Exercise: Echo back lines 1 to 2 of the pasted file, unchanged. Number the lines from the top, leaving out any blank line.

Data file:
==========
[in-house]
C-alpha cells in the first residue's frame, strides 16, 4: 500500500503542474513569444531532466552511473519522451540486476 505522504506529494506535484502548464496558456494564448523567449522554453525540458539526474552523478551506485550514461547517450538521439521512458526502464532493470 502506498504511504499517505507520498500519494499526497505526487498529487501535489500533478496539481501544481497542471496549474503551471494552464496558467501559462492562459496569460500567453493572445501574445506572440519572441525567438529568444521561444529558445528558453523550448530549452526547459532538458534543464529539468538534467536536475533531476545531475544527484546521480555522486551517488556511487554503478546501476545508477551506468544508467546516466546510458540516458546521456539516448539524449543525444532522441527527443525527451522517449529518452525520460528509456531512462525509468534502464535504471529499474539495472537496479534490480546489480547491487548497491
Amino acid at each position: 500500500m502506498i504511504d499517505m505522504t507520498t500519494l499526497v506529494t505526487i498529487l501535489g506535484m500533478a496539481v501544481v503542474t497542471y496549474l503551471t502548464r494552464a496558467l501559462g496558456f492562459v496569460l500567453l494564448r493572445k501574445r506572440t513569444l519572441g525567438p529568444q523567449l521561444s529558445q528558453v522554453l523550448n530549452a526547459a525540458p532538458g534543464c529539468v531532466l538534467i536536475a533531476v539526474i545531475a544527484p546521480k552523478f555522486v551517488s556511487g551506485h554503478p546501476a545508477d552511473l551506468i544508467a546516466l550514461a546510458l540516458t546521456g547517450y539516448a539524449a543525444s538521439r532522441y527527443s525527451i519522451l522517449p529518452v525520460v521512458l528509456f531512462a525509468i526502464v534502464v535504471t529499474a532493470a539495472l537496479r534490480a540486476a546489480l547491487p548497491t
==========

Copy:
[in-house]
C-alpha cells in the first residue's frame, strides 16, 4: 500500500503542474513569444531532466552511473519522451540486476 505522504506529494506535484502548464496558456494564448523567449522554453525540458539526474552523478551506485550514461547517450538521439521512458526502464532493470 502506498504511504499517505507520498500519494499526497505526487498529487501535489500533478496539481501544481497542471496549474503551471494552464496558467501559462492562459496569460500567453493572445501574445506572440519572441525567438529568444521561444529558445528558453523550448530549452526547459532538458534543464529539468538534467536536475533531476545531475544527484546521480555522486551517488556511487554503478546501476545508477551506468544508467546516466546510458540516458546521456539516448539524449543525444532522441527527443525527451522517449529518452525520460528509456531512462525509468534502464535504471529499474539495472537496479534490480546489480547491487548497491